Weeding Through My Dog Books

Cover of "The Body Language and Emotion o...

Cover via Amazon

Over the years I’ve collected many, many dog books, covering subjects such as dog psychology, house training, tracking, agility and obedience training, as well as humorous cartoons and stories.  Eventually I had to come to grips with my overburdened bookcase.  How many of  these have I “collected” versus how many have I read?  The answer is that I have more dog books than I can ever hope to read in this lifetime.  Some I successfully sold on Amazon, such as the first editions of Terri Arnold’s three books, Steppin’ Up To Success: Theory, Footwork, Handling and Attention, Novice, and Open and Utility.  I purchased the second edition books years ago.  Why did I need both?  They sold quickly and have maintained their value. 

 Some fiction books I gave away to Five Flags Dog Training Club members.  Others I’ve given to people I know will cherish the information.  Two gems I found in my bookcase are The Body Language and Emotion of Dogs by Myrna Milani, DVM and Dog Tales (True Stories from America’s Greatest Animal Therapist) by Ray McSoley.  Along with How to Housetrain Your Dog in 7 Days, the books should be required reading by every new pet or performance dog owner.

I’m an assistant pet dog trainer at a local obedience school.  The problems people have with their dogs are generally the same session after session.  The owners discuss their dogs human emotions, for example, guilt or remorse, when usually the dog is reacting to their role in the family pack.  Is your dog the leader of your house or are you?  Are you a submissive person with an aggressive dog?  Or are you a dominant person with a dominant dog?  Reading these books will teach you to understand why your dog’s “guilty” look is really in response to your posture, face and voice as the leader of the pack.  McSoley’s book teaches you how to keep your dog from jumping on you.  Milani’s book explains why your dog jumps on you and why you should have stopped that behavior when the dog was a puppy, or at least the first day it came into your household.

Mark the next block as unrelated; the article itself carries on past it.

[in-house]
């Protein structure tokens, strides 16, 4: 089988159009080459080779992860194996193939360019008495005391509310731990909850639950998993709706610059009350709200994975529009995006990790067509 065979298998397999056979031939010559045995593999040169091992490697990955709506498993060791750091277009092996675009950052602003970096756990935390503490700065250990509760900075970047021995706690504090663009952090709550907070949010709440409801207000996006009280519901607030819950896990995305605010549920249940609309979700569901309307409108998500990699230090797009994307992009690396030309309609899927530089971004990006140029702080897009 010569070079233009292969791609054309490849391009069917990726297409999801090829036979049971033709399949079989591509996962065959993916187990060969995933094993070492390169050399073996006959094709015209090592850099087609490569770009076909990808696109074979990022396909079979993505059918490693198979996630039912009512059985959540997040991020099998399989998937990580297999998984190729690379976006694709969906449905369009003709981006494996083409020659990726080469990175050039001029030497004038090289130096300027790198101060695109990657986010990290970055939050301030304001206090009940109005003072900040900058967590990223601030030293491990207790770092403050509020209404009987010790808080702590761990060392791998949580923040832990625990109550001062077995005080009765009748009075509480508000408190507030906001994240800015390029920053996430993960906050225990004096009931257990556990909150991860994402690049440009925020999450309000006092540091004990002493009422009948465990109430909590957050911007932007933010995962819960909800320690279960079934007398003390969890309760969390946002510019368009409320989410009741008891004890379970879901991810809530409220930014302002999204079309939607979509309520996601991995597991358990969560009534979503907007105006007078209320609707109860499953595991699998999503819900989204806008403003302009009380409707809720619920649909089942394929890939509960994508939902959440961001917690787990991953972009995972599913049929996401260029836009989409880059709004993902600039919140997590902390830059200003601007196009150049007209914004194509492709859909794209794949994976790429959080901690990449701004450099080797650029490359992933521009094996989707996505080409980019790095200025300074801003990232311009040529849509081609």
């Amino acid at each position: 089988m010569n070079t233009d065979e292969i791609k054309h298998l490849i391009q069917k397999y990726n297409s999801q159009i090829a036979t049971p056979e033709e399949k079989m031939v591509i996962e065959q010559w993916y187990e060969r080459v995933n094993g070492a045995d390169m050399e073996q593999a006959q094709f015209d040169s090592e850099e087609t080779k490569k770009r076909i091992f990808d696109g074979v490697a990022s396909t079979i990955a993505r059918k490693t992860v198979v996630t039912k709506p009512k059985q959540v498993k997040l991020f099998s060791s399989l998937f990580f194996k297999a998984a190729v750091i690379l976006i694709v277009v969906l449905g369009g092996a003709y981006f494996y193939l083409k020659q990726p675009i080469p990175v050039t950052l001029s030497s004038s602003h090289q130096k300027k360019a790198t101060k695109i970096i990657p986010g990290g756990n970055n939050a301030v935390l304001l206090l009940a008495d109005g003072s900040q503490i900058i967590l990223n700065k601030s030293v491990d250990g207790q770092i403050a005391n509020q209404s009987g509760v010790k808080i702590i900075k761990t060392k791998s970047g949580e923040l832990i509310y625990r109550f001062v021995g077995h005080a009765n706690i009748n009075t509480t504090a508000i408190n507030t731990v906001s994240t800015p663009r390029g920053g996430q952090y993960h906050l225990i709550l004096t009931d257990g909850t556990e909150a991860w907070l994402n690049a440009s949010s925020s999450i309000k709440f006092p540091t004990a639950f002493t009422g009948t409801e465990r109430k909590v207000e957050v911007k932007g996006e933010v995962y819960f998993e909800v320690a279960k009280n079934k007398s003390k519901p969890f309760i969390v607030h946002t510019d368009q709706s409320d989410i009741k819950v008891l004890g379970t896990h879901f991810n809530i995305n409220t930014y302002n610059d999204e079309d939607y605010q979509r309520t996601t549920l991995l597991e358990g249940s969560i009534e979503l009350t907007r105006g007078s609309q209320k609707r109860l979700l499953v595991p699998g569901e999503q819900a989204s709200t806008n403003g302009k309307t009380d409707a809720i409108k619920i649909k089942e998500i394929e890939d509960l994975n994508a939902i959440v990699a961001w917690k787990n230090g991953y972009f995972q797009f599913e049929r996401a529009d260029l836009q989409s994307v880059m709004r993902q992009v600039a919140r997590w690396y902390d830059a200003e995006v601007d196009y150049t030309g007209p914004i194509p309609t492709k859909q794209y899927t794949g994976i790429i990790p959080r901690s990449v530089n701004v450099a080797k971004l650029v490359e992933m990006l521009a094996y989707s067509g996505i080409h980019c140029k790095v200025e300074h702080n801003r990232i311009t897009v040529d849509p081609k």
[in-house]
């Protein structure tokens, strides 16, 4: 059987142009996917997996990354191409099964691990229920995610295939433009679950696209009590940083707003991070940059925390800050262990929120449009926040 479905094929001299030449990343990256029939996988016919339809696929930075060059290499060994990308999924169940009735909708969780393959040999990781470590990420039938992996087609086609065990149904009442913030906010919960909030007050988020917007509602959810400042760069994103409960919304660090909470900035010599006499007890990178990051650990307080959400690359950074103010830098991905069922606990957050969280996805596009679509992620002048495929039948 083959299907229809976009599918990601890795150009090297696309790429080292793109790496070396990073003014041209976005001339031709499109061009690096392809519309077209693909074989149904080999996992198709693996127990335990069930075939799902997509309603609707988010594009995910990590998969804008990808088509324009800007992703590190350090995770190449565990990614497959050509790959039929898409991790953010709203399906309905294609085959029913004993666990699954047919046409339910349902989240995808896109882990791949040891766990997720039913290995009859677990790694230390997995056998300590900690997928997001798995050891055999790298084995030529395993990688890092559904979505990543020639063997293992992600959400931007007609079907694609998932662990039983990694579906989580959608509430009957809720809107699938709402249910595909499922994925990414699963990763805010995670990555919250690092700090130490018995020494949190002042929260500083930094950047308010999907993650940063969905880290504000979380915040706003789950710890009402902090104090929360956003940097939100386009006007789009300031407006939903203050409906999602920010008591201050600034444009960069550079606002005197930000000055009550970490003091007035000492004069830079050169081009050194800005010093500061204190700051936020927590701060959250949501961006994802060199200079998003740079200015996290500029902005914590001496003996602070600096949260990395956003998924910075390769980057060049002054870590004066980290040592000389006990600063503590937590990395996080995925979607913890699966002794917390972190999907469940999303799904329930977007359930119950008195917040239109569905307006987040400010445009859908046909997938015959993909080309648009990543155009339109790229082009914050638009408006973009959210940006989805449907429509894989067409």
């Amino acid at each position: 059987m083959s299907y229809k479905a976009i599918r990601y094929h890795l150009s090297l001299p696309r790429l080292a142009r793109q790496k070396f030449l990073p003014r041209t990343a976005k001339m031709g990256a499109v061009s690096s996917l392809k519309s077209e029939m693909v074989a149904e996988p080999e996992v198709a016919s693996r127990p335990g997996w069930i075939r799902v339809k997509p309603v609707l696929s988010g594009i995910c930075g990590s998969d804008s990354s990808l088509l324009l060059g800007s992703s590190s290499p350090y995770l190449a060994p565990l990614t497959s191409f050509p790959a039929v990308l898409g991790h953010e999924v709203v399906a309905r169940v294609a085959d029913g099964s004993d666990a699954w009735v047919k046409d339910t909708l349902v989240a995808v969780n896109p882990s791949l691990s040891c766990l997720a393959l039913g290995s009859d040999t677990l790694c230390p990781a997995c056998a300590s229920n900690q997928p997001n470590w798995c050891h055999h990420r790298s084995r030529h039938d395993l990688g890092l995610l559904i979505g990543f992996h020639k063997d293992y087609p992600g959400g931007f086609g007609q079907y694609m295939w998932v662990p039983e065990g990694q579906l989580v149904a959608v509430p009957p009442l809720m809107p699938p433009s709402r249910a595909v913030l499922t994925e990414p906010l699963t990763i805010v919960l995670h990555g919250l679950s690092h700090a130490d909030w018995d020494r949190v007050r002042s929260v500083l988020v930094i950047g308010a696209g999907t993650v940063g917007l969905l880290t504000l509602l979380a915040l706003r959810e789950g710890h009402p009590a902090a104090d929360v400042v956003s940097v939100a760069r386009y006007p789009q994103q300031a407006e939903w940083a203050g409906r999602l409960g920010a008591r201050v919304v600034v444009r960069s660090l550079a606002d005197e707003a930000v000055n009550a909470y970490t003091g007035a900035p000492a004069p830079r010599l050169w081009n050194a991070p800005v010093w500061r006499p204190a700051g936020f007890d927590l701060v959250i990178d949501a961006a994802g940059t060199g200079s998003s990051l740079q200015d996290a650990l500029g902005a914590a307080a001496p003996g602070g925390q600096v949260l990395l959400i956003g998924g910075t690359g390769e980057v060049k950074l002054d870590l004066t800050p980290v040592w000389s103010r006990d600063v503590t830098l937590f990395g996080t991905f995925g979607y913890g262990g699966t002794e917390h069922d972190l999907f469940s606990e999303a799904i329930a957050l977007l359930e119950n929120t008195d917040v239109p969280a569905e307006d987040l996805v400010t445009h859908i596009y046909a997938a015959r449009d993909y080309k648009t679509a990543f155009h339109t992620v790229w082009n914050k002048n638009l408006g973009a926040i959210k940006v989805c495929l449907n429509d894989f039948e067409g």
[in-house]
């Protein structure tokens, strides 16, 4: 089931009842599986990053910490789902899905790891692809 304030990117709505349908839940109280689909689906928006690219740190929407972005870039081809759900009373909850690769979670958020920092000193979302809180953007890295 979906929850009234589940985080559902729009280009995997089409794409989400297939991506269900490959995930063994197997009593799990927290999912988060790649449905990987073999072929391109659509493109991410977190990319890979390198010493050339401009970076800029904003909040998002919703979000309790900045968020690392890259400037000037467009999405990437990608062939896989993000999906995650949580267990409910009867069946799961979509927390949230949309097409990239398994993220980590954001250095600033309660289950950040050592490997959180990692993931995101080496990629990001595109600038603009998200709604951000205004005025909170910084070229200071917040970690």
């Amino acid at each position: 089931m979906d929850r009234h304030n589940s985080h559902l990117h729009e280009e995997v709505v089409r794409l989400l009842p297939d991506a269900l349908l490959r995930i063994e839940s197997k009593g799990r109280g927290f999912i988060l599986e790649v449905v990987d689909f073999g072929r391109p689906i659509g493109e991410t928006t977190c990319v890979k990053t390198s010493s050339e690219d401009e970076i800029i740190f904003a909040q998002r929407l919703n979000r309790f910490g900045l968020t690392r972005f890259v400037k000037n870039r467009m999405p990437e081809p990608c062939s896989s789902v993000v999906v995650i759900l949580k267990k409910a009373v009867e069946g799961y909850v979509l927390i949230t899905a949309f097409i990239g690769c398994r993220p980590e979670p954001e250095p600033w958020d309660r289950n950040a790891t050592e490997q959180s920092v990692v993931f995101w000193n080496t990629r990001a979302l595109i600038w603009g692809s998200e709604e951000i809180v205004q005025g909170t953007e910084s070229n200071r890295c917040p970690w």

Dogs thrive on a “bonded” owner, someone who provides a dog with not only food, water, bedding and exercise but someone who seeks to understand their dog.  We like to joke about dogs being little people in fur coats but in reality, truly believing an animal is a “person”, may cause some relationship problems down the road. 

 All three books ensure that you will have a loving, responsible relationship with your dog, allowing you to live in harmony with an animal that is capable of communicating with you in the dog’s own unique way.  Dogs are so amazing.  How can you not want to learn everything about them?  And who knows what else I’ll find in my dog library?

3 thoughts on “Weeding Through My Dog Books

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